Racialized anti-Muslim bigotry is not just a Muslim problem. This form of hate impacts Sikh Americans and Americans of other faiths or no religious affiliation who appear to be Muslim. America is home to numerous cultural and ethnic groups harmed by this and other forms of bigotry. And with over 350,000 religious congregations in the United States, faith communities, too, form pillars of social infrastructure. As influential centers of community gathering and mobilization, religious and cultural organizations present an opportunity for public officials to engage with constituents they may not otherwise be able to reach.
In this course, you will develop your religious and cultural literacy skills by mapping the evolving religious and cultural landscape of the United States and your local community. In particular, you will use a three-part framework focused on Belief, Behavior, and Belonging to investigate the diversity of beliefs and practices within religious and cultural communities.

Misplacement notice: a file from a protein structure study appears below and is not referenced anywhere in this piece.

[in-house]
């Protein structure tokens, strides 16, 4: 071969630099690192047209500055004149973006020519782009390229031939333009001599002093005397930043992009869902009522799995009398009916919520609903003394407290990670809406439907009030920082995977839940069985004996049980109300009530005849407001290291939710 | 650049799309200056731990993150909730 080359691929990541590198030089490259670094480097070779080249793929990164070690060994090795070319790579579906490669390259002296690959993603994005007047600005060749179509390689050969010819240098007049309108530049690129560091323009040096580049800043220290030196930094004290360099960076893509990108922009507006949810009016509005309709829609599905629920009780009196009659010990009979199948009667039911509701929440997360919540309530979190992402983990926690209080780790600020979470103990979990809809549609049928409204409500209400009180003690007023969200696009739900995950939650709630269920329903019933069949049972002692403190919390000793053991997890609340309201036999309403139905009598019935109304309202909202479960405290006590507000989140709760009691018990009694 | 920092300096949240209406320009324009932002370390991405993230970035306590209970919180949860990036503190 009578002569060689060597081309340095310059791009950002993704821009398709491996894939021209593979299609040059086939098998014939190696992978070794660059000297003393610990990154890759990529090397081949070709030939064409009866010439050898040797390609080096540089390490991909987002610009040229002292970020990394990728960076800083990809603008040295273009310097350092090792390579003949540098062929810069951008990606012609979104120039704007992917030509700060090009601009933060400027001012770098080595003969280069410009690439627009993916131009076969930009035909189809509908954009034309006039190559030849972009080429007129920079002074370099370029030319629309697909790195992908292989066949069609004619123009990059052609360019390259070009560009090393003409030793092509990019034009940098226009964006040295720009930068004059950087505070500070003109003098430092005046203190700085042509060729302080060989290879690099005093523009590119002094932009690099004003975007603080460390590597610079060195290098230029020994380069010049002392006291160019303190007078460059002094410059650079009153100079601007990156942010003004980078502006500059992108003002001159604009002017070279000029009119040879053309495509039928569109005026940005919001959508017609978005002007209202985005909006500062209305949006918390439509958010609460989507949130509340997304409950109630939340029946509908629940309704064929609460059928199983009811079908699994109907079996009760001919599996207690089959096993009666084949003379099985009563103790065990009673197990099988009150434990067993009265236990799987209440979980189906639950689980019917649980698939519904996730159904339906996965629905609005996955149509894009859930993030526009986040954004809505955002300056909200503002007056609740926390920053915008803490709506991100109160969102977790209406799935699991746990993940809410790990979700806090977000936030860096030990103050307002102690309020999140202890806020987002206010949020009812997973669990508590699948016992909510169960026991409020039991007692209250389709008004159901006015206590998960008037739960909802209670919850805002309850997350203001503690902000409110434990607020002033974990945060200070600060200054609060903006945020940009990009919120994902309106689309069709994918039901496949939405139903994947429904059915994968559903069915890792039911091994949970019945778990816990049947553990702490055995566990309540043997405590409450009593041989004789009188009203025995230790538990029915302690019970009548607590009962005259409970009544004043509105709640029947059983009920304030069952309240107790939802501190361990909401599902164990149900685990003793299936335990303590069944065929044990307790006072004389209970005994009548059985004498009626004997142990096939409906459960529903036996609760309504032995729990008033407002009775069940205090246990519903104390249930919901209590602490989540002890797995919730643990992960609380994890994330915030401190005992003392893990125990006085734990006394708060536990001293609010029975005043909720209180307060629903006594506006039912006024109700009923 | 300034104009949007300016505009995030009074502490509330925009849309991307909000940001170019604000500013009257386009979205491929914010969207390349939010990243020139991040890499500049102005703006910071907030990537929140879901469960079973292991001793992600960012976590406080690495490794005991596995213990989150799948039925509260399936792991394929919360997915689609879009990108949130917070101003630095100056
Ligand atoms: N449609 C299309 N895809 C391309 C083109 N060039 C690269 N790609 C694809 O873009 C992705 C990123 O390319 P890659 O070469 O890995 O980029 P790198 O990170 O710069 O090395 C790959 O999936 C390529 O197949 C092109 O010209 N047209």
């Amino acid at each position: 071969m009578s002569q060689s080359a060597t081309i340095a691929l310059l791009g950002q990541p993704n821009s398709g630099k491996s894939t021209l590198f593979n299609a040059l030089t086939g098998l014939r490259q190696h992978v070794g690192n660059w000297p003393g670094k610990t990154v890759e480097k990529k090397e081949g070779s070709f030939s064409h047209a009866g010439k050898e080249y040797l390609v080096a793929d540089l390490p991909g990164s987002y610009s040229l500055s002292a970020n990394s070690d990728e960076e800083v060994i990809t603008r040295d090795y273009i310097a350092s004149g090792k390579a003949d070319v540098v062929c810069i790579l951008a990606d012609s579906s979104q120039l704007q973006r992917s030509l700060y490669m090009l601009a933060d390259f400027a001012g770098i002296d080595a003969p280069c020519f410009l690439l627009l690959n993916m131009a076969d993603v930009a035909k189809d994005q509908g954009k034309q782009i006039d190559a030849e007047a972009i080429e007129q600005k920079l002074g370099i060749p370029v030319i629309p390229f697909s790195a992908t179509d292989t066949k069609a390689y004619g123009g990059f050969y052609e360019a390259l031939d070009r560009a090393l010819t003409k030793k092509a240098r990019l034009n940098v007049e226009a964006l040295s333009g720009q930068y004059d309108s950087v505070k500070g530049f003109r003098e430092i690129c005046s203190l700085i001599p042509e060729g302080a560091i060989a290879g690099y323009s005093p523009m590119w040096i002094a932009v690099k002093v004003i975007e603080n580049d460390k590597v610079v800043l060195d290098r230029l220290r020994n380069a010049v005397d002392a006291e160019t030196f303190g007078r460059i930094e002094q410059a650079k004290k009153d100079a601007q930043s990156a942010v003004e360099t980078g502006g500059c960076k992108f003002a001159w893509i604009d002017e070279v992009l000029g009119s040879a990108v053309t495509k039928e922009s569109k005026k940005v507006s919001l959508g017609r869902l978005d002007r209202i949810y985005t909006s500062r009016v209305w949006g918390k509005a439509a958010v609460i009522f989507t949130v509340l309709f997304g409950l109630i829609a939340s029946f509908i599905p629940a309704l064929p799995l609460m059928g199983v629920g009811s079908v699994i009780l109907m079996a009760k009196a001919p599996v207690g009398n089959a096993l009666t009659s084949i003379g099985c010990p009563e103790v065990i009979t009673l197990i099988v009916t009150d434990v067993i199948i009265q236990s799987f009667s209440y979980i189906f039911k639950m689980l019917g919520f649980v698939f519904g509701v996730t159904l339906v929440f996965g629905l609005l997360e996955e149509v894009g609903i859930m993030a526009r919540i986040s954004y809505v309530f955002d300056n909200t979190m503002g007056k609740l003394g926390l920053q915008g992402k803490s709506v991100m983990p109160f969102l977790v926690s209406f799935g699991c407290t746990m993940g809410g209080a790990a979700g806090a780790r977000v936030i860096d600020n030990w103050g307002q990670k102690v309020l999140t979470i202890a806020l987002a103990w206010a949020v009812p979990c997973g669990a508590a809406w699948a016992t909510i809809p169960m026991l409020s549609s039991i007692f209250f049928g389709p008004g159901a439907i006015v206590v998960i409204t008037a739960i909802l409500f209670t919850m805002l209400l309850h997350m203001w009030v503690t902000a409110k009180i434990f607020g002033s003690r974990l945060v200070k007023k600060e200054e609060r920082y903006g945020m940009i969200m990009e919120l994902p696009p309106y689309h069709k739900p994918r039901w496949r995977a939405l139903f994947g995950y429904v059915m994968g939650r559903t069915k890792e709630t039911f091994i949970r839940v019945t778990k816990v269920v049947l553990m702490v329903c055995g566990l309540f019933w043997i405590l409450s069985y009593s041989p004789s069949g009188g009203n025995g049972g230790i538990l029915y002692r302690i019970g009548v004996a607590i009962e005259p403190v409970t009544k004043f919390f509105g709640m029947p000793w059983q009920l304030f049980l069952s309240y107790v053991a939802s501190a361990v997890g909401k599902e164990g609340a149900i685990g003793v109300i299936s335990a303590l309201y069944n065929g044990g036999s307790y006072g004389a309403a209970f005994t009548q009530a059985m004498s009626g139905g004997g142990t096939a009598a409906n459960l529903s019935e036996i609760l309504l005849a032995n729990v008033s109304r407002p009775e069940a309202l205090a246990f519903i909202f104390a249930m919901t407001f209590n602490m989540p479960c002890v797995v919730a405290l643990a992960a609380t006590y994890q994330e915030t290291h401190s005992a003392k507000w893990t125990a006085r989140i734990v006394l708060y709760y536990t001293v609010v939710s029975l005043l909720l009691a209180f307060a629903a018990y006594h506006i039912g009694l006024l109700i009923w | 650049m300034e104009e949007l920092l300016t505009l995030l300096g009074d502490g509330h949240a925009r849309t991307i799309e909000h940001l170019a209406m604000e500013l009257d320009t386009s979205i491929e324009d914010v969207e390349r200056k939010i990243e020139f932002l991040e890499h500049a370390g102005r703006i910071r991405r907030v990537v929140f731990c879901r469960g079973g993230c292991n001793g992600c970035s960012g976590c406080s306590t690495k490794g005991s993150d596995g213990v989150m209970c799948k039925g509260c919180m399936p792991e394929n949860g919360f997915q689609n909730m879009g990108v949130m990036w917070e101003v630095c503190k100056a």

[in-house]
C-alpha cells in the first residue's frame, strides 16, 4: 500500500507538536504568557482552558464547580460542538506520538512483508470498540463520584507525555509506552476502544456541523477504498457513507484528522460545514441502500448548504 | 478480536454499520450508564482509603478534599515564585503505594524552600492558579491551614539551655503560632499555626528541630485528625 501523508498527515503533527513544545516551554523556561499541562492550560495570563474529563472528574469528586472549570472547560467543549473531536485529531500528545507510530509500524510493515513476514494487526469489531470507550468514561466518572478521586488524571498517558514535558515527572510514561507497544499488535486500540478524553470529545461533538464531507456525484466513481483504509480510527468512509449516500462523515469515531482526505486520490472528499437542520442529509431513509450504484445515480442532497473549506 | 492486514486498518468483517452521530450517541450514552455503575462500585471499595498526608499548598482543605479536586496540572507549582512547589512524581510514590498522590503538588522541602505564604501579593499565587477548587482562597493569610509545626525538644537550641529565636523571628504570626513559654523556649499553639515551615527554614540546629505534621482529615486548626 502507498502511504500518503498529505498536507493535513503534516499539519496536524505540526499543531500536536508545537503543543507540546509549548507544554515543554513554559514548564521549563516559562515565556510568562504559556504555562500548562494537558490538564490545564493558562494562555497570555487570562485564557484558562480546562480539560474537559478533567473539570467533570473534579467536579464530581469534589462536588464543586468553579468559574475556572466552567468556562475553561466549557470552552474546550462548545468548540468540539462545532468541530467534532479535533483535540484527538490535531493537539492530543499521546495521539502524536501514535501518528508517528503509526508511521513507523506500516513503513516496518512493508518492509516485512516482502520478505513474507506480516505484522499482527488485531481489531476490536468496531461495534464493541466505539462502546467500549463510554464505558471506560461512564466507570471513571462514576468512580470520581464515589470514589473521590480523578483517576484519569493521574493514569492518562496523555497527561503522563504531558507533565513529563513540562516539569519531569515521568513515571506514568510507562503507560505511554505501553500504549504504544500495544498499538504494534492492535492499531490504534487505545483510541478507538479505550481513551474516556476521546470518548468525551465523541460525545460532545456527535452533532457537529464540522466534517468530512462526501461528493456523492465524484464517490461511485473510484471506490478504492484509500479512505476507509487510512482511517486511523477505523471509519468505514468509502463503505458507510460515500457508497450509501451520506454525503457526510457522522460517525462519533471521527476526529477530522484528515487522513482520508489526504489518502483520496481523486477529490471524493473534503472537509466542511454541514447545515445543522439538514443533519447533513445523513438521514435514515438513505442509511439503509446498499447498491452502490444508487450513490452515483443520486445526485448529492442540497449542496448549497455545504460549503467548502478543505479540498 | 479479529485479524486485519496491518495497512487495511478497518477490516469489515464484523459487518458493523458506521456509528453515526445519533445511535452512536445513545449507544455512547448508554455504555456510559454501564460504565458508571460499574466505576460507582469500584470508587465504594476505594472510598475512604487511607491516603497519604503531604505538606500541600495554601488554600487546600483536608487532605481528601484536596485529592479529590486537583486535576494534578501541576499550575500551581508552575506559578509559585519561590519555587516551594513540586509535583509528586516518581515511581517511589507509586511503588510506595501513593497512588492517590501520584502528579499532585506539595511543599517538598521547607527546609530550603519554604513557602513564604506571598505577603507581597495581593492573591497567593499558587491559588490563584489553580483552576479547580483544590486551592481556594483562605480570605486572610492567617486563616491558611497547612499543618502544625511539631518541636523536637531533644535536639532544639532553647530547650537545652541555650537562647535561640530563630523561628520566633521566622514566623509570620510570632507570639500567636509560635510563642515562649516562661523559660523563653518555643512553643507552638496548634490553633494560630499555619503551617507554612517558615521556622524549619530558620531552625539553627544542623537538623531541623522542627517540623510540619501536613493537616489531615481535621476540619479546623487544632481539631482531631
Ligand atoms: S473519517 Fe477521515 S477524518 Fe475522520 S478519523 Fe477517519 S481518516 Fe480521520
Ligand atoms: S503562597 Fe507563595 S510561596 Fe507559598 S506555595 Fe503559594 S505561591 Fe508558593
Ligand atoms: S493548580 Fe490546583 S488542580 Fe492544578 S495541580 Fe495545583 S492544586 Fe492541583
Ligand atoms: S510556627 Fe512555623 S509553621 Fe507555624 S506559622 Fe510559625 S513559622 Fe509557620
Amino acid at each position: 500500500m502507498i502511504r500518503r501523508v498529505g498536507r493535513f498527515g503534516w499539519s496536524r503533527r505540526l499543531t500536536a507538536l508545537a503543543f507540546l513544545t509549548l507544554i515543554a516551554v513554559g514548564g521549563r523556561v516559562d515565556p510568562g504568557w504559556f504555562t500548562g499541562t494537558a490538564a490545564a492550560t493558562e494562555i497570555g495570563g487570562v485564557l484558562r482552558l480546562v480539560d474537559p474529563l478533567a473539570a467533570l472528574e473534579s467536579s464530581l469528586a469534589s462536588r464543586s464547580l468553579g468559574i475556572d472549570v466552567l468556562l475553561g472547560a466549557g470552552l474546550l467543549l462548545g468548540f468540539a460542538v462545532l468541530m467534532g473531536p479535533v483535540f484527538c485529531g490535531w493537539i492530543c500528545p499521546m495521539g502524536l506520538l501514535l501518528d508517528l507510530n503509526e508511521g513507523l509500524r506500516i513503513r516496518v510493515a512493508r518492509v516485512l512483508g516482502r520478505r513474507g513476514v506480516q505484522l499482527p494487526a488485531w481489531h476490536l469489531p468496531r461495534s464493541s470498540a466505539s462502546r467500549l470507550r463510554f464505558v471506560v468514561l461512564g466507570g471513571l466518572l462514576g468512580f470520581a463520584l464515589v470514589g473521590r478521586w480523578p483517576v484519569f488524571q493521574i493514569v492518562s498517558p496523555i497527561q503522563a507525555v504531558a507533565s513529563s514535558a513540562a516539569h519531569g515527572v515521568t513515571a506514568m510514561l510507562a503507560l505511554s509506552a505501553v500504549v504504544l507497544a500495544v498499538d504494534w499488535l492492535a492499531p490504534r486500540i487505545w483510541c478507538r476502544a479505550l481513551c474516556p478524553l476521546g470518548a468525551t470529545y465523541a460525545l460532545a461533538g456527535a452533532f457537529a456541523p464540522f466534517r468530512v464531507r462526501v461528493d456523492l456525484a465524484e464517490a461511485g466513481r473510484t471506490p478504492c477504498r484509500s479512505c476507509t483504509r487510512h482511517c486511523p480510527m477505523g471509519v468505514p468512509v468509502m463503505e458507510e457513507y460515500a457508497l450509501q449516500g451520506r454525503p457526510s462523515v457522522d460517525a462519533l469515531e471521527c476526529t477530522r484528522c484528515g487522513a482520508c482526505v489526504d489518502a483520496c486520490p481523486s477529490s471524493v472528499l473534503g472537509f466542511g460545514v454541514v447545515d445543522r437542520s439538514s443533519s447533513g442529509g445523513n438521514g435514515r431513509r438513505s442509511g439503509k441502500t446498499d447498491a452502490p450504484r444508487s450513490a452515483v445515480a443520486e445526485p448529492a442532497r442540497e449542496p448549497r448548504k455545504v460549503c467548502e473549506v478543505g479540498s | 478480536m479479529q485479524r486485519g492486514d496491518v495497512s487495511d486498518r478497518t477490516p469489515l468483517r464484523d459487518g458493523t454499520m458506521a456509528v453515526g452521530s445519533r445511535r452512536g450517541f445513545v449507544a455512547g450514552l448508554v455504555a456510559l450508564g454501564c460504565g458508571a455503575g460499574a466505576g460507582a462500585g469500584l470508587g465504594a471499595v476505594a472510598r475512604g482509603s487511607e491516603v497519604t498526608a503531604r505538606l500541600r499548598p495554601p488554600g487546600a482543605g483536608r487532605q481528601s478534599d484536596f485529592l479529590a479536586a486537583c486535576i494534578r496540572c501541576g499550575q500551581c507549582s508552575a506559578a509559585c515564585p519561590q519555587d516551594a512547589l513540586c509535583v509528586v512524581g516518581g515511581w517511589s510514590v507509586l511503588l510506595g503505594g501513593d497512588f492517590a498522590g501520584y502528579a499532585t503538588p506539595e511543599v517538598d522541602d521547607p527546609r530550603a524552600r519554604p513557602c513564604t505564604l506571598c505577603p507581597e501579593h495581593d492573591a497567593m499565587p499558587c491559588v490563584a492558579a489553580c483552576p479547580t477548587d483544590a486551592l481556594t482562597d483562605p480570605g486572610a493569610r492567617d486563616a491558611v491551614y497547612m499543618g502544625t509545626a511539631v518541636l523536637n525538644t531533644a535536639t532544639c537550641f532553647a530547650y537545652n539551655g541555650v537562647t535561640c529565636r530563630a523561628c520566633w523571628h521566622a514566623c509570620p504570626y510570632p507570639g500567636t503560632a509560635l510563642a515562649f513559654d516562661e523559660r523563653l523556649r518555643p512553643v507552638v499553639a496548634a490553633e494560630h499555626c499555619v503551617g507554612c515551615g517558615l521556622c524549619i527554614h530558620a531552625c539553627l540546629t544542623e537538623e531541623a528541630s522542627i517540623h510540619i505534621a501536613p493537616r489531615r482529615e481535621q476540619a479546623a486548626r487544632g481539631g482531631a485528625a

Equipped with foundational knowledge in your local community’s religious and cultural landscape, you will learn how to apply legal frameworks for engaging with religion in the public sphere to inform your civic efforts.
- Map the landscape of religious, cultural, and ethnic diversity in your city, state, or county, including the institutional structure of local religious and cultural communities.
- Explain the variety of traditions within and across religious communities, how they (historically and currently) relate to each other, and the various ways that diverse traditions influence local and global communities, cultures, and hierarchies.
- Identify credible sources of information when faced with religious and cultural practice questions or observance, including holidays of local religious, cultural, and ethnic communities.
- Understand the religious liberty clauses of the First Amendment.